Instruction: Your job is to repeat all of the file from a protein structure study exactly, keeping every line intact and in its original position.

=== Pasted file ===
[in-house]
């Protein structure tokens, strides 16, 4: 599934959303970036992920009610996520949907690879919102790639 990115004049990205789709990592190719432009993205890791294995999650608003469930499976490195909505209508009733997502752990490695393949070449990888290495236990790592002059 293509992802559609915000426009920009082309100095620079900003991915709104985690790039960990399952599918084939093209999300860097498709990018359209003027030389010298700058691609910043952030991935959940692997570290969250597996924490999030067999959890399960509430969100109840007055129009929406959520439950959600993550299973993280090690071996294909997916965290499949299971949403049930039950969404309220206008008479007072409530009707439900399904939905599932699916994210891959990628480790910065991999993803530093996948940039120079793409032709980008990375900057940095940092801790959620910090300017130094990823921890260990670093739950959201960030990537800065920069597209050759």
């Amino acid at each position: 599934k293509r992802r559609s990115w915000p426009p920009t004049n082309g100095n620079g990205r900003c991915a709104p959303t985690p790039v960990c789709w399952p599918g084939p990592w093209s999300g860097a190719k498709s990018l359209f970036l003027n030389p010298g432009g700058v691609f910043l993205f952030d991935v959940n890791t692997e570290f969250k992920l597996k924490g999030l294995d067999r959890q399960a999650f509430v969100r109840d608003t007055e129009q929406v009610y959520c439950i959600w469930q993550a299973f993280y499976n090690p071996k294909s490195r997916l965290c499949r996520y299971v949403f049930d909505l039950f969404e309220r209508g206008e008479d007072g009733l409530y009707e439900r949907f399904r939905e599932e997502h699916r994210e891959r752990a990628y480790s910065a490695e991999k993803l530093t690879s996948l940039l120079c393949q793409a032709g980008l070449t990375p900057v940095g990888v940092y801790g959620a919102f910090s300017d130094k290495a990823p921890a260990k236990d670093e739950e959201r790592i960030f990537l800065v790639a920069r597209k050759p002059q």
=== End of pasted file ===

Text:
[in-house]
């Protein structure tokens, strides 16, 4: 599934959303970036992920009610996520949907690879919102790639 990115004049990205789709990592190719432009993205890791294995999650608003469930499976490195909505209508009733997502752990490695393949070449990888290495236990790592002059 293509992802559609915000426009920009082309100095620079900003991915709104985690790039960990399952599918084939093209999300860097498709990018359209003027030389010298700058691609910043952030991935959940692997570290969250597996924490999030067999959890399960509430969100109840007055129009929406959520439950959600993550299973993280090690071996294909997916965290499949299971949403049930039950969404309220206008008479007072409530009707439900399904939905599932699916994210891959990628480790910065991999993803530093996948940039120079793409032709980008990375900057940095940092801790959620910090300017130094990823921890260990670093739950959201960030990537800065920069597209050759």
């Amino acid at each position: 599934k293509r992802r559609s990115w915000p426009p920009t004049n082309g100095n620079g990205r900003c991915a709104p959303t985690p790039v960990c789709w399952p599918g084939p990592w093209s999300g860097a190719k498709s990018l359209f970036l003027n030389p010298g432009g700058v691609f910043l993205f952030d991935v959940n890791t692997e570290f969250k992920l597996k924490g999030l294995d067999r959890q399960a999650f509430v969100r109840d608003t007055e129009q929406v009610y959520c439950i959600w469930q993550a299973f993280y499976n090690p071996k294909s490195r997916l965290c499949r996520y299971v949403f049930d909505l039950f969404e309220r209508g206008e008479d007072g009733l409530y009707e439900r949907f399904r939905e599932e997502h699916r994210e891959r752990a990628y480790s910065a490695e991999k993803l530093t690879s996948l940039l120079c393949q793409a032709g980008l070449t990375p900057v940095g990888v940092y801790g959620a919102f910090s300017d130094k290495a990823p921890a260990k236990d670093e739950e959201r790592i960030f990537l800065v790639a920069r597209k050759p002059q």